[1] Jesus and the God of Israel, 167.
[2] Jesus and the God of Israel, 168-69.

6 comments:

Angie Van De Merwe said...

I believe in today's climate of fundamental religious zeal which undermines rational thought and demands "obedience" to the point of death, that "defining exclusivist claims" via monotheism is not the appropriate way to go.

Just today it was reported that a 37 year old Muslim woman was beheaded for filing for divorce! The man is being charged with 2nd degree murder!

I think this is appropriate, as religious freedom cannot allow subversion of "law", which in a free society protects individual rights. That means that personal issues are personal issues, and therefore, cannot be mandated by a religious tradition.

My heart rings with hope whenever our free society upholds the rule of law, as otherwise, we are in for a free for all, which we see in many other countries!

Ken Schenck said...

Maybe true... has nothing whatsoever to do with the post...

Angie Van De Merwe said...

I think that how one understands how government should work, or "be", and how leaders lead and how God "interacts' in the world is an important one in today's climate where the Taliban exerts absolute control over the interpretation of "lawful" behavior and ruling others in absolute control by the "text" of the Koran. This is not our form of government.

Just today on NPR I heard about someone who did research on our Founding Fathers, unfortunately, I was in the car doing some errands, so I did not hear all of it...He said that our both sides, the religious and the secular make claims that their side is the "right" interpretation of our Founding Fathers. He said the appropirate interretation is allowing faith to "be", free without defining it. He went on to outline the religious persecution that happened in the colonies, as these people had meant to set up their own "tradition" within protestantism, apart from the Catholic Church...etc....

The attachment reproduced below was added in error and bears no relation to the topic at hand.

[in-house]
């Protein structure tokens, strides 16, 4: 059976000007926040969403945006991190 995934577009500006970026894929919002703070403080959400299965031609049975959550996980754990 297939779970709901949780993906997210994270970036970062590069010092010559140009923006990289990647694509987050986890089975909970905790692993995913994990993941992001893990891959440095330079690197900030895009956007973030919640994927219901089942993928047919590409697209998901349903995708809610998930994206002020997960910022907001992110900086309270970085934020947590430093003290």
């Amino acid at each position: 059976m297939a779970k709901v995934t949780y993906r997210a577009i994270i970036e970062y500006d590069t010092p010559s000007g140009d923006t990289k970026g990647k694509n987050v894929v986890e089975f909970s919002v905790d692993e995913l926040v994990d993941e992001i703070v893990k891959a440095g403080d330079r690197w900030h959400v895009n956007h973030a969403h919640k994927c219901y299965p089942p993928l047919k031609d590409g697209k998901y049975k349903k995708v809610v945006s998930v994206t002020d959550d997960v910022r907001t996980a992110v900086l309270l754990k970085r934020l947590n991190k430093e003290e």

So, yes, I believe when you talk of Pharoah, oppression, deliverance, Moses, and leadership, you are speaking of government and power. I don't think that the way to approach other forms of government it like Moses example, as in "God says"...etc...that spritualizes the political...

Clifford B. Kvidahl said...

Dr. Schenck,

I have a great interest in Hebrews and was wondering what your book is about? That is if your at liberty to tell me. Thanks.

Cliff

Ken Schenck said...

This post probably gives the gist.

Keith Drury said...

I understand exactly what you say about "public writing." Before blogging existed I used to print off whatever I wrote that day so Sharon could read it--just so I could have a real live person respond --thus avoiding writing that had to wait a year or more before any breathing person responded. So... here's my response--Keep at it--I love your Hebrews stuff... frankly I never really was much interested in Hebrews until you cam on the scene (shame on me).. so thanks for being so faithful at putting your thingts into words and submitting them to "immediate peer review" even though (when it comes to Hebrews) most of us aren't really your "peers."

kd